Welcome to another Author Spotlight! These spotlights showcase authors’ (predominantly women and people of color) writing talents and published works. As you may or may not know, I do theme weeks of prominent holidays/events throughout the year on my site. For Latinx/Hispanic Heritage Month, I feature authors in the Latinx and/or Hispanic community. So, without further ado, let’s meet author Kamilah Mercedes Valentín Díaz!
About the Author:
Kamilah Mercedes Valentín Díaz is a Brown girl con orgullo. She’s a chronic overthinker who reads, writes, and fights her way through life. In 2022, she published her debut poetry collection, Moriviví: To have Died yet Lived, with Alegria Publishing. And in 2023, she graduated with a Bachelor’s degree in Political Science and minors in English and Anthropology from Purdue University. As a Boricua living in diaspora she is committed to decolonization, and finds her vehicle to resistance through self-expression. Exploring topics of girlhood, place, space, culture, mental health, and home; she hopes to inspire others to follow their calling. Follow Kamilah’s journey on Instagram @kams_conchispas!
When did you start your love for writing?
My love for writing sprung from my love for reading. Growing up, once I learned to read I never stopped. I learned to read in English before learning to read in Spanish when I moved with my family to the U.S. from Puerto Rico at six years old. Even in the States, my family moved around a lot and I went to many different schools, and even though I always managed to make friends, reading was a constant I could lean on. Slowly, without noticing I began to write. Now I know that I was writing poetry, but at the time I didn’t see it like that. As a kid I had convinced myself that I could only be the reader, never the writer, but I sure proved myself wrong.
Of all of the book genres, what drew you to write about yours?
It’s funny, other poets might judge me for this, but I did not grow up reading poetry. I was all about the fantasy books. Escapism at its finest. So, it was really interesting when I came to the realization that as a writer I naturally leaned towards poetry. When the pandemic began in 2020, I had just finished my first semester of college, and like many students I ended up coming back home. During that time of isolation, uncertainty, and panic I found myself falling into a deep depression. At first, I didn’t notice, and then it hit me all at once and it became this weighted blanket that I could just not get off of me. While trying to process what I was feeling and how to handle it, I began writing. Writing poetry felt like an open faucet, it just poured out of me and I was feeling so much, but nothing at the same time that it just happened. It wasn’t planned, but it became a way to order the thoughts that were a jumbled up mess inside of my head. In doing so, I discovered that what I oftentimes found myself scribbling was poetry. And when on Instagram I saw an announcement about writing workshops that could lead to self-publication of a personal project I leapt at it. The weird thing is I don’t think I would have ever tried if it weren’t for my depression. It was easy to make the decision to try in that moment because I felt like I had nothing to lose and that if I tried and failed it wouldn’t matter. I think for me, poetry is such a vulnerable form of truth telling whether the reader understands what you’re trying to say or not. They could perceive a different message than what was intended, but at the end of the day it’s still true. It becomes their truth. To me poetry poses a question usually without a definitive answer. It’s the holding of a hand.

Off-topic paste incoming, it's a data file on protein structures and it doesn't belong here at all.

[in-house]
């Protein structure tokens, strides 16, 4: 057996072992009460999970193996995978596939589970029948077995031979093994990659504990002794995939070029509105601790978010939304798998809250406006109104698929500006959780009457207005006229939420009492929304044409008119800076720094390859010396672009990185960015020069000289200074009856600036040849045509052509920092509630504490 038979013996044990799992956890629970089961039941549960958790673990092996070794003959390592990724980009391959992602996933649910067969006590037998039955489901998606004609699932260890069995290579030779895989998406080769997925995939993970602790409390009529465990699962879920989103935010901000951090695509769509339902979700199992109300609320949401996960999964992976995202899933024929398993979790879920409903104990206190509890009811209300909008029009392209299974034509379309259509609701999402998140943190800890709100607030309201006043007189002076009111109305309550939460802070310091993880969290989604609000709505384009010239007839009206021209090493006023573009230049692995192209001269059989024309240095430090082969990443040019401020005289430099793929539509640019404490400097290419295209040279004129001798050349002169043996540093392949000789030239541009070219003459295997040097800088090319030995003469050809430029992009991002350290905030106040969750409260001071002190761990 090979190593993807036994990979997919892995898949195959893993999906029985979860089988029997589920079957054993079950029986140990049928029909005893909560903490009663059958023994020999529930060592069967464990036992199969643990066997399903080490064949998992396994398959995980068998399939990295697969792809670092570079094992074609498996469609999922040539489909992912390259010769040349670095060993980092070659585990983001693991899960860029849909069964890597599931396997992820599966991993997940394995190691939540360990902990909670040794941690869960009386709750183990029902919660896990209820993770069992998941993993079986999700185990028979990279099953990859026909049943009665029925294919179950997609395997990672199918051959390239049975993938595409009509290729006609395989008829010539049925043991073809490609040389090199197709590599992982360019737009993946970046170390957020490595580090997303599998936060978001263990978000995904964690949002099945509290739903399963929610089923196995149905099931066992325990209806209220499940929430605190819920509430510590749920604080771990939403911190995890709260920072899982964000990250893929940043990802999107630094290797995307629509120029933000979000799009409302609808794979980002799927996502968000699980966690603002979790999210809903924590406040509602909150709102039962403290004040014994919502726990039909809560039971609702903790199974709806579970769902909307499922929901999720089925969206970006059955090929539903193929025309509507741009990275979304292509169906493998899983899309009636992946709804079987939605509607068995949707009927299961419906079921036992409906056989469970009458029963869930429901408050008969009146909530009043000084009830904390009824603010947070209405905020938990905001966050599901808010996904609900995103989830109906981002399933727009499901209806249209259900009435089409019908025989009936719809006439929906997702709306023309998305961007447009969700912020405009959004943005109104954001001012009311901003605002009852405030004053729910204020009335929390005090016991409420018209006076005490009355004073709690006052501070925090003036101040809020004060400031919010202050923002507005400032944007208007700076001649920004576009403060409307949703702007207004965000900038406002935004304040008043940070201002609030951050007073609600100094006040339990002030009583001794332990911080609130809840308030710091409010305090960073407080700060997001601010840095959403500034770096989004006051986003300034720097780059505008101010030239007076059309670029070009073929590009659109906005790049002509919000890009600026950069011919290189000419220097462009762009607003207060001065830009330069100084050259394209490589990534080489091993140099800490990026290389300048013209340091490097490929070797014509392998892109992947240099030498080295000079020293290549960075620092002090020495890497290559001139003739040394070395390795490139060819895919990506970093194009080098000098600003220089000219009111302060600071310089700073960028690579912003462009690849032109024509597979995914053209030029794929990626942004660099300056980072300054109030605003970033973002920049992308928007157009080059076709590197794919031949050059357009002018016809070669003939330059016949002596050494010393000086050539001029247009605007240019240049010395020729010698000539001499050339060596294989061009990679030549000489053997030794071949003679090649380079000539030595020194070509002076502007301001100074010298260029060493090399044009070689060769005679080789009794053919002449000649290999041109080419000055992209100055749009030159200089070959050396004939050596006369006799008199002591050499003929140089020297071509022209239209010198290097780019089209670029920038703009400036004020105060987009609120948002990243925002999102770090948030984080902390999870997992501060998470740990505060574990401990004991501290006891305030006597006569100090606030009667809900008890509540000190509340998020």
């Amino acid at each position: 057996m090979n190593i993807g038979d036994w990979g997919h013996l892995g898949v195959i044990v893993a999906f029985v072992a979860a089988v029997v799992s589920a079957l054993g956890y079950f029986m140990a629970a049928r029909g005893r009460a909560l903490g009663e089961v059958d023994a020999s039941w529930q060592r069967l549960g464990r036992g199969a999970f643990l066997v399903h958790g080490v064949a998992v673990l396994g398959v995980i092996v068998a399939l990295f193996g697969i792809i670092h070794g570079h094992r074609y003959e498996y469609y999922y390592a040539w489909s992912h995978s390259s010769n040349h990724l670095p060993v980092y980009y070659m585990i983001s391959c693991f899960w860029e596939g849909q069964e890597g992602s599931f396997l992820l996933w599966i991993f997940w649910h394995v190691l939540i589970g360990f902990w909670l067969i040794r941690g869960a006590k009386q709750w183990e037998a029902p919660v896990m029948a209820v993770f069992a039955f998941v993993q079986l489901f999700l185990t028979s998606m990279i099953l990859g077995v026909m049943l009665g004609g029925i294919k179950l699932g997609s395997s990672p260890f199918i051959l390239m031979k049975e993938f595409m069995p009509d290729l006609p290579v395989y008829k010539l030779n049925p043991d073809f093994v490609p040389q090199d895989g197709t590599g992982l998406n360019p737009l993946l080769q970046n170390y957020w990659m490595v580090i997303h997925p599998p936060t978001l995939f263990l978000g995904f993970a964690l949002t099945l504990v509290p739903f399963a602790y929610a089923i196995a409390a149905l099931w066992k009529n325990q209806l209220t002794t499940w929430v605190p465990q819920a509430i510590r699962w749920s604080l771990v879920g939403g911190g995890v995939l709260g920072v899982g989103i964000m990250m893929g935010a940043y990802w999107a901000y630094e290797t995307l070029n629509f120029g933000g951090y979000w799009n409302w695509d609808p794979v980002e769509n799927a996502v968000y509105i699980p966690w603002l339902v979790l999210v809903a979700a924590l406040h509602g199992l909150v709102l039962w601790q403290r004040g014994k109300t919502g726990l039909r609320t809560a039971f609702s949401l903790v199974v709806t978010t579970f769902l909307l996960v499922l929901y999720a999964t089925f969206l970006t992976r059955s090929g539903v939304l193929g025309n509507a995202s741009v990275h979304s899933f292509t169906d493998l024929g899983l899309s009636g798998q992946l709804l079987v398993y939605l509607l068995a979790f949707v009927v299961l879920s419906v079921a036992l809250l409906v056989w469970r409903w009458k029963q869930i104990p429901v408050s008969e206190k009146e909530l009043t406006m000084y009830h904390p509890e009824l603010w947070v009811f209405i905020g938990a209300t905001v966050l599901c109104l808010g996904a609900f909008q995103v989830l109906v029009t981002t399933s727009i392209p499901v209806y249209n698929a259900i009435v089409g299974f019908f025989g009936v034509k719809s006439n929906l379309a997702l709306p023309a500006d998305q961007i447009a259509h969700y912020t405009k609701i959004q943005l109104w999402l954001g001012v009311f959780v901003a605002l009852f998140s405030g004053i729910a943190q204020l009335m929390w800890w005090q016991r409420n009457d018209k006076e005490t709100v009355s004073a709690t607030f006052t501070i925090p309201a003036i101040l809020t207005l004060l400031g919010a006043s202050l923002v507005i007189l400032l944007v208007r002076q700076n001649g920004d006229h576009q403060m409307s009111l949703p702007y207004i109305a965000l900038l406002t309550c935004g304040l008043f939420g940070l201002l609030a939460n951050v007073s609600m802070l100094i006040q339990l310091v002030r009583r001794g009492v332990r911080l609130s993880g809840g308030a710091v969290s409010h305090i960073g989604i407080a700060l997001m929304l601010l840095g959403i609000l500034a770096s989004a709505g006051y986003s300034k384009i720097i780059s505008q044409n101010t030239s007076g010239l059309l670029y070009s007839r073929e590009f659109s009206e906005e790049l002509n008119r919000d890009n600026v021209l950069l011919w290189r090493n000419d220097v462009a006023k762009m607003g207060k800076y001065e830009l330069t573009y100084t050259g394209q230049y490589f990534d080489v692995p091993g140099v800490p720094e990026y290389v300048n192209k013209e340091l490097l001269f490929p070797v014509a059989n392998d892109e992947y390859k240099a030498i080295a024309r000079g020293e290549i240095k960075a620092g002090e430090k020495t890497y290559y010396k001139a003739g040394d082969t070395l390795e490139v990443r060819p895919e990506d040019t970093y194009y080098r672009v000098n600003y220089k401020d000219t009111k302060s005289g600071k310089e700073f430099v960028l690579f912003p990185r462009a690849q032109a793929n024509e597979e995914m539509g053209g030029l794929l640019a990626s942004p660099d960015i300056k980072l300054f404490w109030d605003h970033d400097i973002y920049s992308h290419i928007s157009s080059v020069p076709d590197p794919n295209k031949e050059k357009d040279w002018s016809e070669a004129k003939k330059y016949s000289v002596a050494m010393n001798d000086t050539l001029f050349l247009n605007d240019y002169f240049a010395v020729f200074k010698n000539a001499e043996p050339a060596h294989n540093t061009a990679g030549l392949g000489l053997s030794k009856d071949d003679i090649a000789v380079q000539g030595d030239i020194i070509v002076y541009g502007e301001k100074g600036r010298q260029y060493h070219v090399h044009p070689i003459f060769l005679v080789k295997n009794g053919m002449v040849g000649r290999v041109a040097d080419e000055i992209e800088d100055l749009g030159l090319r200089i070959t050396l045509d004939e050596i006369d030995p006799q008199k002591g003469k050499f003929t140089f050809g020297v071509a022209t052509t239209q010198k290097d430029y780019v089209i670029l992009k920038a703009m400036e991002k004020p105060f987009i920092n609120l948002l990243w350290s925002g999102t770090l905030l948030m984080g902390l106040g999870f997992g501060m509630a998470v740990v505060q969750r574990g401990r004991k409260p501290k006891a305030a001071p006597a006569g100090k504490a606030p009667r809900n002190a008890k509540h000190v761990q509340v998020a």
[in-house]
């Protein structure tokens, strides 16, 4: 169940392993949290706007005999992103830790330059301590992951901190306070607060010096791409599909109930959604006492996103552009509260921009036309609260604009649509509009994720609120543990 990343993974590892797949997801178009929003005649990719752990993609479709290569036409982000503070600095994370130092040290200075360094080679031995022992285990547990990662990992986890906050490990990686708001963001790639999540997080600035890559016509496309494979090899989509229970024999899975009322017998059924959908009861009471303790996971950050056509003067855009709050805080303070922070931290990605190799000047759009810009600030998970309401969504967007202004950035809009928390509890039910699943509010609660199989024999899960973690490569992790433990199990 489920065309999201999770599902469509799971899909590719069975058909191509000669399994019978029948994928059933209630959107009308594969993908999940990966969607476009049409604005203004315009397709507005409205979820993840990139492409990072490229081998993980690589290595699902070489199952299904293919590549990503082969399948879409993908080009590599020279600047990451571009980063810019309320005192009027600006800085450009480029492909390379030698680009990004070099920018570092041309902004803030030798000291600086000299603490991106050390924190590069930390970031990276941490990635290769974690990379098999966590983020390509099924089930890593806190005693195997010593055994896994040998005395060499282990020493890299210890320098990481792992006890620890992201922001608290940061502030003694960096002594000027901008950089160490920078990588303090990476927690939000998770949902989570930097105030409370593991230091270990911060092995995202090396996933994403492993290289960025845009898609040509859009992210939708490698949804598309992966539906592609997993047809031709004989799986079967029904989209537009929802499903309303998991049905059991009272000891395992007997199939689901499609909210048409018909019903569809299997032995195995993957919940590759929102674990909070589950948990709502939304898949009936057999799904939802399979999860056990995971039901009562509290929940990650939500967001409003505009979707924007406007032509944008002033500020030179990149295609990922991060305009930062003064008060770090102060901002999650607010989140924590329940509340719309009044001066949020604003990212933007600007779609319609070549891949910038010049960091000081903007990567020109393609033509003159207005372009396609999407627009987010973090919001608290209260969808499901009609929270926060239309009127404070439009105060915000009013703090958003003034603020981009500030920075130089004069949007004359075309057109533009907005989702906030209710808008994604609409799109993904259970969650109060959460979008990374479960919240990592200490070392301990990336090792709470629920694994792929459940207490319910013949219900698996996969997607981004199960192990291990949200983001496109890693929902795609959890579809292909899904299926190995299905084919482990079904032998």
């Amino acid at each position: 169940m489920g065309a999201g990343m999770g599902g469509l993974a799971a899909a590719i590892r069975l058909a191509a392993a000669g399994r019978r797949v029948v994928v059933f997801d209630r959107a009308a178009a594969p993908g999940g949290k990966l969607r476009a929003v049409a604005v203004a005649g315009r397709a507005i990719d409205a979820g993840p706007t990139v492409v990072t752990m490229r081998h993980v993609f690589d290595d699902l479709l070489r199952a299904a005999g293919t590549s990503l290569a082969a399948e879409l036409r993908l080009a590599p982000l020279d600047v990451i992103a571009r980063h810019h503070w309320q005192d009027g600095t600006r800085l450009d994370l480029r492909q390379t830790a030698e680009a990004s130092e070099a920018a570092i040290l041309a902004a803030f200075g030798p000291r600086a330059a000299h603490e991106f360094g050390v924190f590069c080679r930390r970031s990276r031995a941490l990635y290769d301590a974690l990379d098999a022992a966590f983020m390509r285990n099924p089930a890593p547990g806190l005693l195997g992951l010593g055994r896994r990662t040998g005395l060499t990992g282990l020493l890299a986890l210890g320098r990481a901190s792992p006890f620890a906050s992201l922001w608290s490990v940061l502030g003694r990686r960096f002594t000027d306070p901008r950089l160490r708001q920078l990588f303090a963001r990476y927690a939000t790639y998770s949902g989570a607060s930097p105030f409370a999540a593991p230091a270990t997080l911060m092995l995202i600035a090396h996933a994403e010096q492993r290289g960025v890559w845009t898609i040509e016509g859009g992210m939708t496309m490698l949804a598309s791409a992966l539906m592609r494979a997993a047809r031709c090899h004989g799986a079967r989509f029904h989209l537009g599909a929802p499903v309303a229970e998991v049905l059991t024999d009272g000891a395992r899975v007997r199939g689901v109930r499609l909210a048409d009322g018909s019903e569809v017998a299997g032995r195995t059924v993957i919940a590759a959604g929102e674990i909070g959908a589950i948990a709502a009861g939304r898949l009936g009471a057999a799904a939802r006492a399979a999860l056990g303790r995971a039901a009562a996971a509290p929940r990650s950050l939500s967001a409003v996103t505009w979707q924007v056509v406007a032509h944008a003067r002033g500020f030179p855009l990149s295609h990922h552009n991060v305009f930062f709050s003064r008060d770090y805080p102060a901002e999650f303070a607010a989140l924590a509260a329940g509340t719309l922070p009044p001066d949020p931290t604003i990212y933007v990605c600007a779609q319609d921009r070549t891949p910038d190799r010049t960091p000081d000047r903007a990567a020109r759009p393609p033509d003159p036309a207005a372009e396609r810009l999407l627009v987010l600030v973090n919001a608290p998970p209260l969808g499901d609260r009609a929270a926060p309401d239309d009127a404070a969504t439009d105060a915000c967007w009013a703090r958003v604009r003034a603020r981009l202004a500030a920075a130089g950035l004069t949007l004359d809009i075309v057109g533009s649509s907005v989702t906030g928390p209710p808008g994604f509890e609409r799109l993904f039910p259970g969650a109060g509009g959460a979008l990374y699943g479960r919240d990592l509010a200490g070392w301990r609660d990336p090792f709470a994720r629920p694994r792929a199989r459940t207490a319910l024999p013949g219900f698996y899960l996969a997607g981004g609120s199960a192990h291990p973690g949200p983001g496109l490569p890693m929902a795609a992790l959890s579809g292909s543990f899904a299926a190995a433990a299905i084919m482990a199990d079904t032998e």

How does your writing connect with your heritage?
Because it comes from me, anything I write will always have a connection with my heritage. I like that honesty about poetry. In academic writing, we’re supposed to pretend as if we don’t have biases, as if the lives we’ve lived don’t inform our opinions or interests, but in poetry I don’t have to hide. I can write something about how I view love, heartbreak, history, society, wealth, my observation of a bird or the taste of a tangerine, and all of that will be informed by my heritage.